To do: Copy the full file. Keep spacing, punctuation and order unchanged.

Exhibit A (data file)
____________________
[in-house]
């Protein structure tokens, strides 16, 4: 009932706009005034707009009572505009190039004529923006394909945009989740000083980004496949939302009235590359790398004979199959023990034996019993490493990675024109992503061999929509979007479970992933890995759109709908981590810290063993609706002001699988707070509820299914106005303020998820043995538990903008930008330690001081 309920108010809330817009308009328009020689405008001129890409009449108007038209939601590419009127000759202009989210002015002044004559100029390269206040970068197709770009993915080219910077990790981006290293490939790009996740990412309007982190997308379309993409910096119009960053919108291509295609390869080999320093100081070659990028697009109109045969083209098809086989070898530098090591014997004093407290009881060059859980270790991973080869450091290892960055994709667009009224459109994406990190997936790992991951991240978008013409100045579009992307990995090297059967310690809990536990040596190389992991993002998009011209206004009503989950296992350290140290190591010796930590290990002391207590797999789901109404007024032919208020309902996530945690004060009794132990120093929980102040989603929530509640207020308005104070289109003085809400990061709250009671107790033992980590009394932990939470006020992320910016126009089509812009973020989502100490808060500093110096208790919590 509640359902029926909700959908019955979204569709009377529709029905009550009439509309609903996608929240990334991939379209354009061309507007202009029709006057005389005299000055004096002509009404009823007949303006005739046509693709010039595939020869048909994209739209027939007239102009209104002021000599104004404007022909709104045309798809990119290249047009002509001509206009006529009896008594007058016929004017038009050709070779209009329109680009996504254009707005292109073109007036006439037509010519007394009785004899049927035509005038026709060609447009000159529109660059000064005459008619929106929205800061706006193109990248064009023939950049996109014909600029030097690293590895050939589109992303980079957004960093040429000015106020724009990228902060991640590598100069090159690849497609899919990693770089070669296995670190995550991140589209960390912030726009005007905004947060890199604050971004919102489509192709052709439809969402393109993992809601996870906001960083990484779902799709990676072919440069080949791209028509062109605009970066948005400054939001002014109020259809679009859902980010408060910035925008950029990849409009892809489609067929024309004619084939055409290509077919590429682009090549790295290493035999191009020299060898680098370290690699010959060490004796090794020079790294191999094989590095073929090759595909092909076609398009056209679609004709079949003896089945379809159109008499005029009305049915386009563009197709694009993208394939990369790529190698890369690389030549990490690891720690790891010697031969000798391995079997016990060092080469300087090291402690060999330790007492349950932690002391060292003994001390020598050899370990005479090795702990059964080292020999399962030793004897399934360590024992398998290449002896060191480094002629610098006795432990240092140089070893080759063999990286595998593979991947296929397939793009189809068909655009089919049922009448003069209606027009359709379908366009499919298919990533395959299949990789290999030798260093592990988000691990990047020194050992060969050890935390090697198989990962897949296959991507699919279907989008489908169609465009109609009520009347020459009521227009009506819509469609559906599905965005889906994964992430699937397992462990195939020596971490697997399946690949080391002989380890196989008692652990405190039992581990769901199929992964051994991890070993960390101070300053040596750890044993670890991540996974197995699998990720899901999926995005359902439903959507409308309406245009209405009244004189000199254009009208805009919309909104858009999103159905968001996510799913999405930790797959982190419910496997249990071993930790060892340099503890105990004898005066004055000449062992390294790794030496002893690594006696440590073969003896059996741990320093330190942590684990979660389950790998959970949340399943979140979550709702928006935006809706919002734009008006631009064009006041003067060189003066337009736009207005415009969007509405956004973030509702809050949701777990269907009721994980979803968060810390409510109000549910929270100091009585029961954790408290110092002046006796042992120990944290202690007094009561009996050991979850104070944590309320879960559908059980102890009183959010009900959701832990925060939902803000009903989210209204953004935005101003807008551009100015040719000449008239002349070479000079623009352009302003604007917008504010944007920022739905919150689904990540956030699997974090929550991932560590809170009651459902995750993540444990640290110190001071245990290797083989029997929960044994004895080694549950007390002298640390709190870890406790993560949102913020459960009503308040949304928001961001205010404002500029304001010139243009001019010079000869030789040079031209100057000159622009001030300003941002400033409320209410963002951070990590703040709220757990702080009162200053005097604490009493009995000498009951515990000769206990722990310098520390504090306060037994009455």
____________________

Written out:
[in-house]
């Protein structure tokens, strides 16, 4: 009932706009005034707009009572505009190039004529923006394909945009989740000083980004496949939302009235590359790398004979199959023990034996019993490493990675024109992503061999929509979007479970992933890995759109709908981590810290063993609706002001699988707070509820299914106005303020998820043995538990903008930008330690001081 309920108010809330817009308009328009020689405008001129890409009449108007038209939601590419009127000759202009989210002015002044004559100029390269206040970068197709770009993915080219910077990790981006290293490939790009996740990412309007982190997308379309993409910096119009960053919108291509295609390869080999320093100081070659990028697009109109045969083209098809086989070898530098090591014997004093407290009881060059859980270790991973080869450091290892960055994709667009009224459109994406990190997936790992991951991240978008013409100045579009992307990995090297059967310690809990536990040596190389992991993002998009011209206004009503989950296992350290140290190591010796930590290990002391207590797999789901109404007024032919208020309902996530945690004060009794132990120093929980102040989603929530509640207020308005104070289109003085809400990061709250009671107790033992980590009394932990939470006020992320910016126009089509812009973020989502100490808060500093110096208790919590 509640359902029926909700959908019955979204569709009377529709029905009550009439509309609903996608929240990334991939379209354009061309507007202009029709006057005389005299000055004096002509009404009823007949303006005739046509693709010039595939020869048909994209739209027939007239102009209104002021000599104004404007022909709104045309798809990119290249047009002509001509206009006529009896008594007058016929004017038009050709070779209009329109680009996504254009707005292109073109007036006439037509010519007394009785004899049927035509005038026709060609447009000159529109660059000064005459008619929106929205800061706006193109990248064009023939950049996109014909600029030097690293590895050939589109992303980079957004960093040429000015106020724009990228902060991640590598100069090159690849497609899919990693770089070669296995670190995550991140589209960390912030726009005007905004947060890199604050971004919102489509192709052709439809969402393109993992809601996870906001960083990484779902799709990676072919440069080949791209028509062109605009970066948005400054939001002014109020259809679009859902980010408060910035925008950029990849409009892809489609067929024309004619084939055409290509077919590429682009090549790295290493035999191009020299060898680098370290690699010959060490004796090794020079790294191999094989590095073929090759595909092909076609398009056209679609004709079949003896089945379809159109008499005029009305049915386009563009197709694009993208394939990369790529190698890369690389030549990490690891720690790891010697031969000798391995079997016990060092080469300087090291402690060999330790007492349950932690002391060292003994001390020598050899370990005479090795702990059964080292020999399962030793004897399934360590024992398998290449002896060191480094002629610098006795432990240092140089070893080759063999990286595998593979991947296929397939793009189809068909655009089919049922009448003069209606027009359709379908366009499919298919990533395959299949990789290999030798260093592990988000691990990047020194050992060969050890935390090697198989990962897949296959991507699919279907989008489908169609465009109609009520009347020459009521227009009506819509469609559906599905965005889906994964992430699937397992462990195939020596971490697997399946690949080391002989380890196989008692652990405190039992581990769901199929992964051994991890070993960390101070300053040596750890044993670890991540996974197995699998990720899901999926995005359902439903959507409308309406245009209405009244004189000199254009009208805009919309909104858009999103159905968001996510799913999405930790797959982190419910496997249990071993930790060892340099503890105990004898005066004055000449062992390294790794030496002893690594006696440590073969003896059996741990320093330190942590684990979660389950790998959970949340399943979140979550709702928006935006809706919002734009008006631009064009006041003067060189003066337009736009207005415009969007509405956004973030509702809050949701777990269907009721994980979803968060810390409510109000549910929270100091009585029961954790408290110092002046006796042992120990944290202690007094009561009996050991979850104070944590309320879960559908059980102890009183959010009900959701832990925060939902803000009903989210209204953004935005101003807008551009100015040719000449008239002349070479000079623009352009302003604007917008504010944007920022739905919150689904990540956030699997974090929550991932560590809170009651459902995750993540444990640290110190001071245990290797083989029997929960044994004895080694549950007390002298640390709190870890406790993560949102913020459960009503308040949304928001961001205010404002500029304001010139243009001019010079000869030789040079031209100057000159622009001030300003941002400033409320209410963002951070990590703040709220757990702080009162200053005097604490009493009995000498009951515990000769206990722990310098520390504090306060037994009455």